Most vinyl slat covers come in a roll (much like weatherstripping). As such, you’ll need to cut lengths to fit your jalousie windows. In theory, every slat should be the same length, so measure one and cut enough pieces to fit the whole window.
3. Slip the Vinyl onto the Slats
Each slat should have a piece of vinyl fitted over a long side. When the window is reassembled, it’ll be the top-facing long side. This is a pretty straightforward step, so just work through the slats until each one has a piece of vinyl fitted on it.
4. Reinstall the Slats
Again, this is an easy step. Simply fit the slats back into the frame. Open and close the slats to test if the vinyl is doing what you need it to.
Alternatives for Insulating Jalousie Windows
Vinyl edging is probably the most effective option for insulating jalousie windows. Although not super expensive, there are cheaper and easier options out there. These include:
Install Soundproof Curtains
Soundproof curtains are a convenient way to insulate windows without it being too obvious. They look like normal curtains, except they have extra layers of thick material hidden behind the lining.
Curtains will help cut out drafts and stop bugs (to some extent) and dust from getting into your room. Obviously, this is only the case when the curtains are shut, meaning you’d need to have them shut during the day for these benefits.
However, even a soundproof curtain won’t cut out loads of noise. They’re not really thick or dense enough to block noise to the same extent as other soundproofing products. In real terms, we can expect a decrease of about 2dB, which isn’t amazing.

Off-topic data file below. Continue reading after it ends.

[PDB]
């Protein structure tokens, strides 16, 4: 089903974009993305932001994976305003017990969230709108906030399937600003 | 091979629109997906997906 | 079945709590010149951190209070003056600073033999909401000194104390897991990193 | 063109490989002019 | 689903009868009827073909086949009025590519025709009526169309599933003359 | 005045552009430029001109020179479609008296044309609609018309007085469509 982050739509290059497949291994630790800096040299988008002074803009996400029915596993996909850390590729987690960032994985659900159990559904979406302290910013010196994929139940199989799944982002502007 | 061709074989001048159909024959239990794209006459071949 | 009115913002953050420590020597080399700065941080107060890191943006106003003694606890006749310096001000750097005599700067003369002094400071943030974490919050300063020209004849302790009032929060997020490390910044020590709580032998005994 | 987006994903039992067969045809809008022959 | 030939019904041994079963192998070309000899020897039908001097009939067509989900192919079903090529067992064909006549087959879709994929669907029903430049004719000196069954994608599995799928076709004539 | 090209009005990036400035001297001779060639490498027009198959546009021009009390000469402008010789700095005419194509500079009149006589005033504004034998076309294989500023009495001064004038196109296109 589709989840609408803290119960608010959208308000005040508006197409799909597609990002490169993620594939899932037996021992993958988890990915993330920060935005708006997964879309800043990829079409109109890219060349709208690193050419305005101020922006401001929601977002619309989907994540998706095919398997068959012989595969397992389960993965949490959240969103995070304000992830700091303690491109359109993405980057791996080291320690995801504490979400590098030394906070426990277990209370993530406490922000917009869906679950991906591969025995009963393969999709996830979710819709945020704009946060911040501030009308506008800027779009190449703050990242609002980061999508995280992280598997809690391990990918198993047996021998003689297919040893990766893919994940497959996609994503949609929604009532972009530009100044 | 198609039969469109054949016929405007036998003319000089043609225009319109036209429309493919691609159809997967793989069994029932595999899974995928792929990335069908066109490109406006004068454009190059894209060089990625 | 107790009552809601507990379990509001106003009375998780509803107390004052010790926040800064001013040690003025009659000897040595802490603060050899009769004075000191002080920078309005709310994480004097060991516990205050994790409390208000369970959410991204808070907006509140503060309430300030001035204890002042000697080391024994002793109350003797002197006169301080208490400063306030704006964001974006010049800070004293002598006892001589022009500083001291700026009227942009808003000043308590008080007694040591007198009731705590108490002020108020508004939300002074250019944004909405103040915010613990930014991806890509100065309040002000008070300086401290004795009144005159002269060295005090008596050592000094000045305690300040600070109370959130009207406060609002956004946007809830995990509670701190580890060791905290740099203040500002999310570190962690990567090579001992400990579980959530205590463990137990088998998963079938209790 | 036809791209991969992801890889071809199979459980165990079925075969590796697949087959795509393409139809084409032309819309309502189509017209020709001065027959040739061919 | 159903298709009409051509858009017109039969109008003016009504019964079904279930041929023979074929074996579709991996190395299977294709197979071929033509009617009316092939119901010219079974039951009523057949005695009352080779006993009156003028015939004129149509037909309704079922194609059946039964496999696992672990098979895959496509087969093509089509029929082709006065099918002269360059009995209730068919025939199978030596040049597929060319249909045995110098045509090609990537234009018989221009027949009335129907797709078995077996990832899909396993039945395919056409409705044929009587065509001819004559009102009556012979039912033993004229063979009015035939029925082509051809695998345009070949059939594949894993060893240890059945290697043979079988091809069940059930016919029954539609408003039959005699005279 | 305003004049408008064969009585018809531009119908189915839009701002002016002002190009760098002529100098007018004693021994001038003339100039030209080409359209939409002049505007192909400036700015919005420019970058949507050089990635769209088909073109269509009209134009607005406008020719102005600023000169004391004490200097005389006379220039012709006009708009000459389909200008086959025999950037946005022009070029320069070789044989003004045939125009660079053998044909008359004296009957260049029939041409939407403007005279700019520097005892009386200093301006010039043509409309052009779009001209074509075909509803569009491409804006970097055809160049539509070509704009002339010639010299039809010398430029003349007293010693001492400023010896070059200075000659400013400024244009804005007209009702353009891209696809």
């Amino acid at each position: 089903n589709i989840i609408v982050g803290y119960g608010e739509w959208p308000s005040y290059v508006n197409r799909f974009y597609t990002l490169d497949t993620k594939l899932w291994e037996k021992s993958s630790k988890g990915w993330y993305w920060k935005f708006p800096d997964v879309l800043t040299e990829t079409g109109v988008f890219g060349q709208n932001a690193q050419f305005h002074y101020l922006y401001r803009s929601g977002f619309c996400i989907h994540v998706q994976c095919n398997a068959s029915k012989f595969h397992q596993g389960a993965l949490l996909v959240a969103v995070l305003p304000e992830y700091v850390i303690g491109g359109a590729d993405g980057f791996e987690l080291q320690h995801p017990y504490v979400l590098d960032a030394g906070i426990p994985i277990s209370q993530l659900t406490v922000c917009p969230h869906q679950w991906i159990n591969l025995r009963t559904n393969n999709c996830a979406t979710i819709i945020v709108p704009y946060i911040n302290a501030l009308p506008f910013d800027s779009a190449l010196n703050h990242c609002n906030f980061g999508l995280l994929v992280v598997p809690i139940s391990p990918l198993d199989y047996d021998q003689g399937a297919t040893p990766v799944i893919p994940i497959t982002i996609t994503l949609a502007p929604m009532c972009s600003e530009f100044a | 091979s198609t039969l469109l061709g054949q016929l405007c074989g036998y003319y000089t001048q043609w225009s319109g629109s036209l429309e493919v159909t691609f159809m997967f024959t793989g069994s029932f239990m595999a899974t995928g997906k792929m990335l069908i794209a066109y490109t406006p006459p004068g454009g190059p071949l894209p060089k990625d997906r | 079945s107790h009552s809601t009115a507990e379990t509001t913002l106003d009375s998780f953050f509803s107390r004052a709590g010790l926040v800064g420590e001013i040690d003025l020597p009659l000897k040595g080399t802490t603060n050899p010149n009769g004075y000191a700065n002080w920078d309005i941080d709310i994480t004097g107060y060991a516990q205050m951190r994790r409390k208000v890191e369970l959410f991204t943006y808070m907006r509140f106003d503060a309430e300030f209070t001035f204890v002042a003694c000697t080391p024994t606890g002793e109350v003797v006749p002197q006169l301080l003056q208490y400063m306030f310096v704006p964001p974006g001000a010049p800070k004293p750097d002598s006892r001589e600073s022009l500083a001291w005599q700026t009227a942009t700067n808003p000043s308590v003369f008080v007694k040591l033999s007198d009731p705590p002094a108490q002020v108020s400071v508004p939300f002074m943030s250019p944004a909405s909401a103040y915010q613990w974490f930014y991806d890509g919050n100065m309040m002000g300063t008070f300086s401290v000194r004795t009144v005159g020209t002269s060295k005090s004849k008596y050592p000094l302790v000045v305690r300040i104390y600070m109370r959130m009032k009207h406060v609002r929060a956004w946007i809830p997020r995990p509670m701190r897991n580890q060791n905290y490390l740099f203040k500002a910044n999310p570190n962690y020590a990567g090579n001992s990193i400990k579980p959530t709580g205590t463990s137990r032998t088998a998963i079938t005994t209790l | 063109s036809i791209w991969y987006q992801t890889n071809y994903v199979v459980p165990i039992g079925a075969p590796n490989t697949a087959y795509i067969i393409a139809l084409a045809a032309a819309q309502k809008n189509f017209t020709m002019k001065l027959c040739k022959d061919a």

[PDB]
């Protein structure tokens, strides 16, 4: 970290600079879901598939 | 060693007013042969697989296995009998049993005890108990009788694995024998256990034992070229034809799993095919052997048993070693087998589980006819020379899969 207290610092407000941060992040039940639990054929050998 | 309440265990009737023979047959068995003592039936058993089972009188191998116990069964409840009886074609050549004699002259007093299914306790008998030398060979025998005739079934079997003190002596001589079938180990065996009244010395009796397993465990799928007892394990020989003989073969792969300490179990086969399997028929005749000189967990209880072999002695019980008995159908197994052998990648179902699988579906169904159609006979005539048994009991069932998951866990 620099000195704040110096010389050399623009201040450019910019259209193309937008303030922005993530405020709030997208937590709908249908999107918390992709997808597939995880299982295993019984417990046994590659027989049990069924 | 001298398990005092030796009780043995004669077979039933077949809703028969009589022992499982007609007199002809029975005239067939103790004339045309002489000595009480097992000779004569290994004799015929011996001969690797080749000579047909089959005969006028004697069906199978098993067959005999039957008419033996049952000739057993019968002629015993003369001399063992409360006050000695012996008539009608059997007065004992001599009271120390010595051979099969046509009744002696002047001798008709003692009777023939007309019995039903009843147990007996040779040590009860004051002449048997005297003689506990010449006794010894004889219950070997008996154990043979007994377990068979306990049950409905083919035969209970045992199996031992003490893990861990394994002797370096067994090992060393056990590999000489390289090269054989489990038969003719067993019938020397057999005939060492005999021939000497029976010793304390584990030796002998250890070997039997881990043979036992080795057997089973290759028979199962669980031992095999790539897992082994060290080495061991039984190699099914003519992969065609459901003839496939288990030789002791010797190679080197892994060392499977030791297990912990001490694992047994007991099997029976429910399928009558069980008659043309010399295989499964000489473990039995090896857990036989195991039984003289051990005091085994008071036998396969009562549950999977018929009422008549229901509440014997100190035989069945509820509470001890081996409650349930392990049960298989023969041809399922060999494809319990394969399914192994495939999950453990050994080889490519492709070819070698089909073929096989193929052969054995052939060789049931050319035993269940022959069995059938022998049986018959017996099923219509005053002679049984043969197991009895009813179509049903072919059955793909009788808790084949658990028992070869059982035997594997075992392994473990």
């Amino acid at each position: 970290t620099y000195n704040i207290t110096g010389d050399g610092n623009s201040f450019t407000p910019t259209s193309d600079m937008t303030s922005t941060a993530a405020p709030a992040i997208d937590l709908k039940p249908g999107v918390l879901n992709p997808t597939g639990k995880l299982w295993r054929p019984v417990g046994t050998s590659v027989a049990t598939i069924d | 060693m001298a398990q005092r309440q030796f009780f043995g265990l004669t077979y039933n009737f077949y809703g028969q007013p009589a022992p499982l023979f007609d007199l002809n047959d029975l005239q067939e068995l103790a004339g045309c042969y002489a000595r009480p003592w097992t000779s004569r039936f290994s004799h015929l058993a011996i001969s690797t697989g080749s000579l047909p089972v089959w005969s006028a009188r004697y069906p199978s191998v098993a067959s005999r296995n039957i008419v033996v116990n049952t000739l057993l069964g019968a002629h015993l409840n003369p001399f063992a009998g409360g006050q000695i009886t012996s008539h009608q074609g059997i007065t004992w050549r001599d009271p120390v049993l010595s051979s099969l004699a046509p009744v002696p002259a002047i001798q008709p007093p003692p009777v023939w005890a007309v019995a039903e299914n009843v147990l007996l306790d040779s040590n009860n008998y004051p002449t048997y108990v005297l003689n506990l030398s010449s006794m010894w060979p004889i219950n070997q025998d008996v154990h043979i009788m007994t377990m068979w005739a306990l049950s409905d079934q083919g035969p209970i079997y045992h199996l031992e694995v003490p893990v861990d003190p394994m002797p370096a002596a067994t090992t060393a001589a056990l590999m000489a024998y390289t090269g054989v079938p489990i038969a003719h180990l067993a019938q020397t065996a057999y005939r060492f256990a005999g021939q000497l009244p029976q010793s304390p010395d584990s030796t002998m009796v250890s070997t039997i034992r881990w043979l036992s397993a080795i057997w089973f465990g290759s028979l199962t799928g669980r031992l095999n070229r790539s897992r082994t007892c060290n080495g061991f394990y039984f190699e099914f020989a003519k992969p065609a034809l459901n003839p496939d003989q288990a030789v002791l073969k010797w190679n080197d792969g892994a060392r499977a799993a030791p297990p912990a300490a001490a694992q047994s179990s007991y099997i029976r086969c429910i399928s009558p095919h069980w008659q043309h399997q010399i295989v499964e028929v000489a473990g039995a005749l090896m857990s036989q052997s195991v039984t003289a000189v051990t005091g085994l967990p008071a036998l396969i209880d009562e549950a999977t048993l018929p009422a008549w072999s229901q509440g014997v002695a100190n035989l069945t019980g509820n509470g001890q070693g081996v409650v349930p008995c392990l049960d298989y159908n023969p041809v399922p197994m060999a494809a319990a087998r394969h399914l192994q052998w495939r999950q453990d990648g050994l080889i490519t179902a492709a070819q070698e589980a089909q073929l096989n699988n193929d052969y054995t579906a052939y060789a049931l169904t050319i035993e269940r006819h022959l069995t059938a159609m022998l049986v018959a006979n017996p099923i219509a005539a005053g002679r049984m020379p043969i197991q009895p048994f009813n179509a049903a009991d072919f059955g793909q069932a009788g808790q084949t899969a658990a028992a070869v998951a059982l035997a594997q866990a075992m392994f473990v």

Fit a Window Insert
Another option is to fit a window insert, also known as storm windows. I’ve written a full article on how to build a DIY window insert, so check that out for a more in-depth discussion.
The bottom line is that a storm window is made from acrylic or similar material, which helps to block noise coming through the window. Using a transparent material means you don’t lose visibility through the window. It sits on the window sill and forms a snug fit around the window structure.
A well-fitted window insert can have a noticeable impact on noise coming through the window. Similarly, it can reduce drafts and prevent bugs and dust from getting in.
However, a window insert consists of a single piece of acrylic. As you can probably imagine, this renders the function of a jalousie window obsolete unless you remove the insert first. That said, window inserts are generally fairly easy to take out, so it’s not a massive inconvenience.
Install a Window Plug
A window plug is much like an insert, except it uses soundproofing materials like mass loaded vinyl and foam instead of acrylic. It can provide far better sound-blocking properties as a result but sacrifices visibility as well as airflow.